Being a few days late on the bills normally doesn’t bring about calamity, but Clinton belatedly realized that it wasn’t quite as simple as waiting for the final cut-off notice to pay the power bill.

There’s an old saying that when the US sneezes, the rest of the world catches a cold. As the informal reserve currency of the world, and still the world’s biggest economy, the actions of the US have a huge effect on the rest of the world’s economy.

If you pay your electric bill when the shut-off notice comes, your lights will stay on, but your credit rating will suffer.

Similarly, and on a much vaster scale, the United States will see its creditworthiness open to question more and more as the deadline approaches. And as that happens, the stock market, bonds in particular, will begin to show signs of panic. The slide in stocks over the past three weeks is an early indication of this.

Imagine, for a minute, that you are a creditor, and there is a married couple that you do business with, and they have a running tab with you. One day, you overhear them having a loud, public argument, and the wife is telling the husband, “You will do everything I tell you to do or I’m going to mess up your credit rating by not paying the bills!” As the creditor, how much faith would you place in the creditworthiness of that couple in the future? Wouldn’t you be tempted to step in and tell them to pay off their tab now? The US has a $14 trillion tab.

The Republicans have decided to turn America’s willingness to pay its debts into a political football.

They are demanding that Democrats enact the Republican platform entire, or they won’t raise the debt limit.

The most egregious example came this week, when Senator Mitch McConnell, reportedly the most corrupt member of the Senate ( ) said, “We are going to discuss what ought to be done. I can assure you that to get my vote to raise the debt ceiling, for whatever that is worth… Medicare will be a part of it.” In other words, pass the plan the Senate defeated just this week, or America won’t be allowed to pay its bills.

The technical term for that is extortion, and McConnell should be in prison, either on racketeering charges or treason.

The stupidest example came from supposed “moderate Republican” Tim Pawlenty, who said “I don’t think we should raise the debt ceiling and if the Congress moves in that direction, and the president, they’d better get something really good for it and it better be permanent and it better be structural, like a balanced budget amendment and like permanent caps and limits on spending that are specific, not just aspirational.”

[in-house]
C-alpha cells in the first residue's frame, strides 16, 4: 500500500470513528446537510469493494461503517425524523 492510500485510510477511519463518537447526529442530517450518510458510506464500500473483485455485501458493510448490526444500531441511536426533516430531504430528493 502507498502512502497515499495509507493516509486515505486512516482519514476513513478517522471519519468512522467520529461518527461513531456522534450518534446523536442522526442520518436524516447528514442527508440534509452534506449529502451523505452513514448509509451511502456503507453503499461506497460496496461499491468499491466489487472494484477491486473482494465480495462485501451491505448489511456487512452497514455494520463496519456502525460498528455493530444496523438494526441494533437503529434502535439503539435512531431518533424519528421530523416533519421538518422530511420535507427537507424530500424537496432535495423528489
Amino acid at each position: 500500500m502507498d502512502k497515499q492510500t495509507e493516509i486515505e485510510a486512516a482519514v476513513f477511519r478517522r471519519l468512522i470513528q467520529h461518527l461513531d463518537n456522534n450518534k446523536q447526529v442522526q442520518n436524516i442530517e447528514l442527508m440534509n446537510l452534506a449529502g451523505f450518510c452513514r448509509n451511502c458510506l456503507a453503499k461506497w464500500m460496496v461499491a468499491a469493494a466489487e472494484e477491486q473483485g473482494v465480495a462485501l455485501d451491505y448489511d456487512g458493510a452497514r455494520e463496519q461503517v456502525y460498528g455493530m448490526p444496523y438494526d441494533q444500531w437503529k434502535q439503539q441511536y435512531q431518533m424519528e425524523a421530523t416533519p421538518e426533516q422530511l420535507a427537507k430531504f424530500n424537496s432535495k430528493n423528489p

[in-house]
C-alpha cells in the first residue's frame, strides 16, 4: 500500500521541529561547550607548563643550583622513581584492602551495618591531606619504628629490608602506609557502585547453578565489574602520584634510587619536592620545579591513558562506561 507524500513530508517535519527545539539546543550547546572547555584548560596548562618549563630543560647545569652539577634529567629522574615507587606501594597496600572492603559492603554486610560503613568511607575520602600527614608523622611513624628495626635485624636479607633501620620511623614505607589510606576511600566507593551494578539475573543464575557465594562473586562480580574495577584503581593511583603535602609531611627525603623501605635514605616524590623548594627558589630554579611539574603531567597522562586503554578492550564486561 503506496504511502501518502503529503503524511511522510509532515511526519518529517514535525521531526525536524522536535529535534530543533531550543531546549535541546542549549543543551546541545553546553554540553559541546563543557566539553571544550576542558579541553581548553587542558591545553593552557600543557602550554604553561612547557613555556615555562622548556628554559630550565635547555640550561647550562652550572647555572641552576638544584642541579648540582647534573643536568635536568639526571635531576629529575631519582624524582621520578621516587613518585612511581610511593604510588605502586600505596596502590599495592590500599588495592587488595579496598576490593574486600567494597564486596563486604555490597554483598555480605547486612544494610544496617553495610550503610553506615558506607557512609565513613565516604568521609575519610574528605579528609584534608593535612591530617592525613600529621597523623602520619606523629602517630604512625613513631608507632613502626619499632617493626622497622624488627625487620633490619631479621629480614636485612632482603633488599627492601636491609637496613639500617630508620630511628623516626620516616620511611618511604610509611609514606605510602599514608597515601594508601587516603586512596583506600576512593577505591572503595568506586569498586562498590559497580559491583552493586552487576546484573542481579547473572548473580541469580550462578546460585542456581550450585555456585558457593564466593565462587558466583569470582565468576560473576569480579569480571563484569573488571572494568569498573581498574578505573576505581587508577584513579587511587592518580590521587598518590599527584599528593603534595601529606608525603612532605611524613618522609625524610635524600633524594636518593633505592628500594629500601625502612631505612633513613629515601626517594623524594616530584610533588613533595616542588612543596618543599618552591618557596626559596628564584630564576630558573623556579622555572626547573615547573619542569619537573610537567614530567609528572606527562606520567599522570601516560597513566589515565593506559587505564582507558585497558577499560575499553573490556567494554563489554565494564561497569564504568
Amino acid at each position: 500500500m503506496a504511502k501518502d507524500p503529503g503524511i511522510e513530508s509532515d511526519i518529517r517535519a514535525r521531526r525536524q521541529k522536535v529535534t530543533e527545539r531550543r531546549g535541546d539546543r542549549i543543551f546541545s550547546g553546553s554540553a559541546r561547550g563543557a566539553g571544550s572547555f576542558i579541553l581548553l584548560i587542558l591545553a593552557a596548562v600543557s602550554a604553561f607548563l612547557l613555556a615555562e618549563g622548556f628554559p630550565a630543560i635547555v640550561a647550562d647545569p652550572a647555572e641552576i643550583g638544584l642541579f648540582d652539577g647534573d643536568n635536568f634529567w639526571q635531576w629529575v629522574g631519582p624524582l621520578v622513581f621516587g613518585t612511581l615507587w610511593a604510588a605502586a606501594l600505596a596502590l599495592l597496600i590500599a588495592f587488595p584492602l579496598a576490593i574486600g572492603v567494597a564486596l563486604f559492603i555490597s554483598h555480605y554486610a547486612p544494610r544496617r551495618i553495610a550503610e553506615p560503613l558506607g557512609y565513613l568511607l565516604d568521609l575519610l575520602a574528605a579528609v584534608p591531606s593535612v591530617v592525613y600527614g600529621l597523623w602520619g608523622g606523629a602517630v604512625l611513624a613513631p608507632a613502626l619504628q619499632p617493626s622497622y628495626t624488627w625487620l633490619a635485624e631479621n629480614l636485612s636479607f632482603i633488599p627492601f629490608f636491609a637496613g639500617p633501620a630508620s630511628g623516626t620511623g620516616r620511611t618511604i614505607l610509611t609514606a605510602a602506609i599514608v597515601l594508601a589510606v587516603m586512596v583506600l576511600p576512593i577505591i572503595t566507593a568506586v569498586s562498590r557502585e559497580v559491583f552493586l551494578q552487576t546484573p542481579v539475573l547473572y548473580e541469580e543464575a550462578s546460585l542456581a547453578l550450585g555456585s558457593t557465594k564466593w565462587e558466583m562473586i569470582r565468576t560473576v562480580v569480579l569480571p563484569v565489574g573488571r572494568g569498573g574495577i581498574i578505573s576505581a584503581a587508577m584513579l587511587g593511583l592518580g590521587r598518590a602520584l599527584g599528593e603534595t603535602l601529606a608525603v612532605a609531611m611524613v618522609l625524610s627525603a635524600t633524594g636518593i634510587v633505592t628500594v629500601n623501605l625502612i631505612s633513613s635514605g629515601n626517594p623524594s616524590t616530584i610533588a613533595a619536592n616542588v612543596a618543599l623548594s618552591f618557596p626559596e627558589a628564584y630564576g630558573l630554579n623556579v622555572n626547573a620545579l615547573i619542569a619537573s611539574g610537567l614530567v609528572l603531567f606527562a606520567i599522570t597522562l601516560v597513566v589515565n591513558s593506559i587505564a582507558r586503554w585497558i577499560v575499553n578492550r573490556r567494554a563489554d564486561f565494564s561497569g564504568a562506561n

Ok, Pawlenty, tell us how we get a constitutional amendment through by August 2nd—especially a crazed and unpopular one like the BBA? OK, so Pawlenty is no moderate, but he is an idiot.

The standoff is doing damage already. A default won’t be a ‘mere technicality,’ and, thanks to the idiot Republican loudmouths, won’t be a transitory dislocation with no real consequences. If the markets become convinced that the Republicans aren’t just bluffing, there will be panic, and an eventual crash, possibly even before the August 2nd deadline rolls around.

There’s precedent for this: in 1931 the UK defaulted on its loans because it lacked the gold reserves needed to meet them. At the time, the UK still had the biggest economy on earth. The default lasted only a few weeks, long enough for the UK to drop the gold standard and start printing money to pay the bills, but the damage was done. The Great Depression, then still largely an American phenomenon, spread to the rest of the western world, and the UK economy declined sharply and didn’t recover for nearly 50 years.

It would be much worse this time. The world economy is already in crisis, and would be hit by an American default based on nothing more significant than ill-considered brinkmanship.

That they are even playing this game is foolhardy beyond belief. It would be like an American president in the 60s feinting a nuclear strike at the Russians in order to scare them, something Nixon is reputed to have done. If the Russians were as stable then as the world market is today, the northern hemisphere would be a radioactive wasteland right now. Brinkmanship is for fools, and the GOP has a lot of fools.

They need to get some common sense, some integrity, and some patriotism. Or they are going to destroy this country in hopes of gaining some seats in the next election.

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2 Replies to “Brinkmanship”

  1. “They need to get some common sense, some integrity, and some patriotism.”
    That sentence would be laughable if it wasn’t so painfully true. Common sense….they have none and don’t show any signs of getting any. Intergrity…dear heavens! Have they ever had any? Patriotism on the part of the GOP is beyond pathetic and is as phony as the day is long. Their idea of patriotism is the same as that of the Nazis….. Lockstep. Salute!